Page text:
VI. Analysis of the 2MASS Second Incremental Release Catalogs

7. Comparison to External Catalogs and Models

f. Comparison Between 2MASS Extended Source Coordinates and Catalogued Positions

As an external check of the 2MASS extended source coordinate positions we cross-identify galaxies with catalogued galaxies within the NASA Extragalactic Database (NED). The 2MASS sample consists of extended sources in the First Incremental Data Release. We find ~13,000 matches for northern declination galaxies and ~20,000 matches for the south, representing about 15-20% of the total number of 2MASS extended sources. We restrict coordinate comparison to only NED galaxies with reported accurate coordinate positions (uncertainty major axis < 2´´), reducing the number of galaxy matches to a few thousand in total. These matches are almost always from high signal-to-noise ratio sources (SNR > 12). Our preliminary results pointed to a systematic difference between 2MASS and NED galaxies. Further investigation (given below) suggests that two or three major catalogs in NED are the culprit.

The 2MASS extended source processor determinates the position for a galaxy in two different ways: the J-band peak-pixel position and the intensity-weighted (centroid) using the "super" J+H+Ks combined image. The latter position is the most precise, based on repeatibility tests (and is consistent with the superior SNR and centroiding technique). The equatorial coordinates are then derived from the pixel coordinates using the position reconstructed parameters in the Atlas Image from which the galaxy is detected.

The extended source equatorial position may be different from the point-source position (which is derived assuming the source is a point source), but there should be no statistical systematic difference. This is confirmed in the following plot. There is no evident systematic in either dra (right ascension difference) or ddec (declination difference). The RMS for the comparision between the J-band peak-pixel position and the point source position is ~0.5´´, while the RMS for the "super" image centroid comparison is ~0.2´´. We will use the "super" image centroid position for the NED vs. 2MASS comparison. The 2MASS point source astrometry has been shown to be accurate to 0.1-0.2´´, based on comparison with the Tycho astrometric catalogs; hence, the extended source positions should have a comparable absolute astrometric accuracy (~0.3´´ RMS for high SNR sources).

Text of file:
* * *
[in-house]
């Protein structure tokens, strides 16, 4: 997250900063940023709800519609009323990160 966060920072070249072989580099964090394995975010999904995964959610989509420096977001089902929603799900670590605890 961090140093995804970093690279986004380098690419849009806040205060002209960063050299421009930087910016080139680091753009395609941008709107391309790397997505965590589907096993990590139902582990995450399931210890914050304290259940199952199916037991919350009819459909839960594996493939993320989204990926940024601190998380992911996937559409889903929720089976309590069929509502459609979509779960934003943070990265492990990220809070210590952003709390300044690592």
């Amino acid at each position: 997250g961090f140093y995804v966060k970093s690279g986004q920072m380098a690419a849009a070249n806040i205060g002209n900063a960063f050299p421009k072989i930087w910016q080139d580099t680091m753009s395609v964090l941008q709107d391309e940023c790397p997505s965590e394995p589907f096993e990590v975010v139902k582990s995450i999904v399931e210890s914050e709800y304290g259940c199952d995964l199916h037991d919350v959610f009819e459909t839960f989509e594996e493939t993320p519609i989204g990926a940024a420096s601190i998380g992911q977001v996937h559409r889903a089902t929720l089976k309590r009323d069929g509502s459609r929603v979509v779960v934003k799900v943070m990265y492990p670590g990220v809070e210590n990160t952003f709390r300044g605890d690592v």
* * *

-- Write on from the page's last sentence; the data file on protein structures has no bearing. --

In Figure 1 we show the 2MASS extended source positions vs. 2MASS point source position. The parameters dra and ddec refer to the equatorial position difference in arcseconds, with dra shown with a solid white line, and ddec with a green dotted line. The upper panel shows the extended source position based on the J-band peak-pixel position, while the lower panel shows the extended source position based on the "super" image centroid

Figure 1

We divide the 2MASS-NED matches between the northern and southern declinations to check for possible systematics in the 2MASS northern and southern data. Figures 2 and 3 show the results for 2MASS vs. NED, where we have not attempted to delineate the NED catalogs (except in that we have used only sources with good positions).

The northern galaxies exhibit a systematic in the declination difference of order -0.24´´, while the right ascension shows no systematic. For sourthern galaxies, there is both an RA and Dec systematic, -0.2´´ and -0.4´´, respectively. Since the NED sample consists of sources originating from different catalogs (and presumably, different astrometry) it is difficult to interpret these position systematics. Instead, we break down the NED sample into astrometrically uniform catalogs below.

Figure 2Figure 3